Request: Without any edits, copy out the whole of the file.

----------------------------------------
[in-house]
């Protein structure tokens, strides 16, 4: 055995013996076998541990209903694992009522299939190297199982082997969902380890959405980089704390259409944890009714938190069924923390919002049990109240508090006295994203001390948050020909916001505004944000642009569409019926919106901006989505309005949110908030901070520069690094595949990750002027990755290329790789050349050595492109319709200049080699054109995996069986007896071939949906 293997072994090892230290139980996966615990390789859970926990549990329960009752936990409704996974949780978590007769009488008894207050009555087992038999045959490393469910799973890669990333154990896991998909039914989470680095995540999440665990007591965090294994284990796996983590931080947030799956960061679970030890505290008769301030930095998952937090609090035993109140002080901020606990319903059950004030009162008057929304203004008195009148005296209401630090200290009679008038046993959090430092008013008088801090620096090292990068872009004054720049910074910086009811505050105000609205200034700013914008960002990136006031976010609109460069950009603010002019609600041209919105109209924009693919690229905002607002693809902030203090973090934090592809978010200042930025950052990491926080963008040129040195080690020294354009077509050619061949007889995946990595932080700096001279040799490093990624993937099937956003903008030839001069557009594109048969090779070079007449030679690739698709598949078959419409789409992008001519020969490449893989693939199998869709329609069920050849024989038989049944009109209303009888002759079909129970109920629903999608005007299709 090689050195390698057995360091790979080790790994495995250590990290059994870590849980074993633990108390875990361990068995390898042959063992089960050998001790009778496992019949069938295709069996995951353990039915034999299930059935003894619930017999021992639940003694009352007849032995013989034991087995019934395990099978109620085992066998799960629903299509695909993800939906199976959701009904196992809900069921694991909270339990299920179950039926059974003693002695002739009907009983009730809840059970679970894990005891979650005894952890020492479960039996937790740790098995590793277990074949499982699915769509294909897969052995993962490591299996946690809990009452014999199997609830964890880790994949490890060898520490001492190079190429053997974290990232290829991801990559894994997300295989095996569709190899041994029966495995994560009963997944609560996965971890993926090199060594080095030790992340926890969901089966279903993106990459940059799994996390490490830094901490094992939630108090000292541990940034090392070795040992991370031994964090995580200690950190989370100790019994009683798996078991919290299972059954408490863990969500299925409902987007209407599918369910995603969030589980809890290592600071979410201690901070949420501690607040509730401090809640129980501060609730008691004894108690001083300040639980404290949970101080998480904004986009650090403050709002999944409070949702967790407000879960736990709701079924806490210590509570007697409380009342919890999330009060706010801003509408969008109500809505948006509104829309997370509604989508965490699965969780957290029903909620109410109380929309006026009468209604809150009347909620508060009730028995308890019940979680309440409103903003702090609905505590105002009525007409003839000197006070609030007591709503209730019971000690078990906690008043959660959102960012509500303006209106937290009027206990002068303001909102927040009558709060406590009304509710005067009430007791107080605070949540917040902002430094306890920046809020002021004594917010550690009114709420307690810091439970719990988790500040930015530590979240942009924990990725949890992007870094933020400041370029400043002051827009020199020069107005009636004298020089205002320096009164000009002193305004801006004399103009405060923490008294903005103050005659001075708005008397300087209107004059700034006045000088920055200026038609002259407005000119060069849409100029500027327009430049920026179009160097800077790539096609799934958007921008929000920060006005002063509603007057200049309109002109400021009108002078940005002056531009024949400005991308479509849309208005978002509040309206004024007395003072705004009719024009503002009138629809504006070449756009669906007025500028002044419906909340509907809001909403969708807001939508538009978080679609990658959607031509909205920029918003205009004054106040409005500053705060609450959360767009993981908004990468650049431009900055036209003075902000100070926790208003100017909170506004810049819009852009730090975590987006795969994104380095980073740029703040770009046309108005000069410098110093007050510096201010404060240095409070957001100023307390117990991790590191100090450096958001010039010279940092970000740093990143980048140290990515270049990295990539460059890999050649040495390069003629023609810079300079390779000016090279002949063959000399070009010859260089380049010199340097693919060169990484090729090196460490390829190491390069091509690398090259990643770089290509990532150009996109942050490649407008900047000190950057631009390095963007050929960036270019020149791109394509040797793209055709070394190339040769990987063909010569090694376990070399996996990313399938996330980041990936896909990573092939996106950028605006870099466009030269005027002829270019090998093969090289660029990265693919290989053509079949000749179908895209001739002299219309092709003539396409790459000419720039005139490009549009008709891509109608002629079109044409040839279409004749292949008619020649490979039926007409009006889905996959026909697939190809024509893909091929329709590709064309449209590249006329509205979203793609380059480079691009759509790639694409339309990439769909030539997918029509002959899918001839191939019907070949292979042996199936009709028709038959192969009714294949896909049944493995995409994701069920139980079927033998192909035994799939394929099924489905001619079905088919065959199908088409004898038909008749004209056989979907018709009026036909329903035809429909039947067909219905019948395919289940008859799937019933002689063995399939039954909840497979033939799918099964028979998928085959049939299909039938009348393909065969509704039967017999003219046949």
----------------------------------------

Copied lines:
[in-house]
């Protein structure tokens, strides 16, 4: 055995013996076998541990209903694992009522299939190297199982082997969902380890959405980089704390259409944890009714938190069924923390919002049990109240508090006295994203001390948050020909916001505004944000642009569409019926919106901006989505309005949110908030901070520069690094595949990750002027990755290329790789050349050595492109319709200049080699054109995996069986007896071939949906 293997072994090892230290139980996966615990390789859970926990549990329960009752936990409704996974949780978590007769009488008894207050009555087992038999045959490393469910799973890669990333154990896991998909039914989470680095995540999440665990007591965090294994284990796996983590931080947030799956960061679970030890505290008769301030930095998952937090609090035993109140002080901020606990319903059950004030009162008057929304203004008195009148005296209401630090200290009679008038046993959090430092008013008088801090620096090292990068872009004054720049910074910086009811505050105000609205200034700013914008960002990136006031976010609109460069950009603010002019609600041209919105109209924009693919690229905002607002693809902030203090973090934090592809978010200042930025950052990491926080963008040129040195080690020294354009077509050619061949007889995946990595932080700096001279040799490093990624993937099937956003903008030839001069557009594109048969090779070079007449030679690739698709598949078959419409789409992008001519020969490449893989693939199998869709329609069920050849024989038989049944009109209303009888002759079909129970109920629903999608005007299709 090689050195390698057995360091790979080790790994495995250590990290059994870590849980074993633990108390875990361990068995390898042959063992089960050998001790009778496992019949069938295709069996995951353990039915034999299930059935003894619930017999021992639940003694009352007849032995013989034991087995019934395990099978109620085992066998799960629903299509695909993800939906199976959701009904196992809900069921694991909270339990299920179950039926059974003693002695002739009907009983009730809840059970679970894990005891979650005894952890020492479960039996937790740790098995590793277990074949499982699915769509294909897969052995993962490591299996946690809990009452014999199997609830964890880790994949490890060898520490001492190079190429053997974290990232290829991801990559894994997300295989095996569709190899041994029966495995994560009963997944609560996965971890993926090199060594080095030790992340926890969901089966279903993106990459940059799994996390490490830094901490094992939630108090000292541990940034090392070795040992991370031994964090995580200690950190989370100790019994009683798996078991919290299972059954408490863990969500299925409902987007209407599918369910995603969030589980809890290592600071979410201690901070949420501690607040509730401090809640129980501060609730008691004894108690001083300040639980404290949970101080998480904004986009650090403050709002999944409070949702967790407000879960736990709701079924806490210590509570007697409380009342919890999330009060706010801003509408969008109500809505948006509104829309997370509604989508965490699965969780957290029903909620109410109380929309006026009468209604809150009347909620508060009730028995308890019940979680309440409103903003702090609905505590105002009525007409003839000197006070609030007591709503209730019971000690078990906690008043959660959102960012509500303006209106937290009027206990002068303001909102927040009558709060406590009304509710005067009430007791107080605070949540917040902002430094306890920046809020002021004594917010550690009114709420307690810091439970719990988790500040930015530590979240942009924990990725949890992007870094933020400041370029400043002051827009020199020069107005009636004298020089205002320096009164000009002193305004801006004399103009405060923490008294903005103050005659001075708005008397300087209107004059700034006045000088920055200026038609002259407005000119060069849409100029500027327009430049920026179009160097800077790539096609799934958007921008929000920060006005002063509603007057200049309109002109400021009108002078940005002056531009024949400005991308479509849309208005978002509040309206004024007395003072705004009719024009503002009138629809504006070449756009669906007025500028002044419906909340509907809001909403969708807001939508538009978080679609990658959607031509909205920029918003205009004054106040409005500053705060609450959360767009993981908004990468650049431009900055036209003075902000100070926790208003100017909170506004810049819009852009730090975590987006795969994104380095980073740029703040770009046309108005000069410098110093007050510096201010404060240095409070957001100023307390117990991790590191100090450096958001010039010279940092970000740093990143980048140290990515270049990295990539460059890999050649040495390069003629023609810079300079390779000016090279002949063959000399070009010859260089380049010199340097693919060169990484090729090196460490390829190491390069091509690398090259990643770089290509990532150009996109942050490649407008900047000190950057631009390095963007050929960036270019020149791109394509040797793209055709070394190339040769990987063909010569090694376990070399996996990313399938996330980041990936896909990573092939996106950028605006870099466009030269005027002829270019090998093969090289660029990265693919290989053509079949000749179908895209001739002299219309092709003539396409790459000419720039005139490009549009008709891509109608002629079109044409040839279409004749292949008619020649490979039926007409009006889905996959026909697939190809024509893909091929329709590709064309449209590249006329509205979203793609380059480079691009759509790639694409339309990439769909030539997918029509002959899918001839191939019907070949292979042996199936009709028709038959192969009714294949896909049944493995995409994701069920139980079927033998192909035994799939394929099924489905001619079905088919065959199908088409004898038909008749004209056989979907018709009026036909329903035809429909039947067909219905019948395919289940008859799937019933002689063995399939039954909840497979033939799918099964028979998928085959049939299909039938009348393909065969509704039967017999003219046949």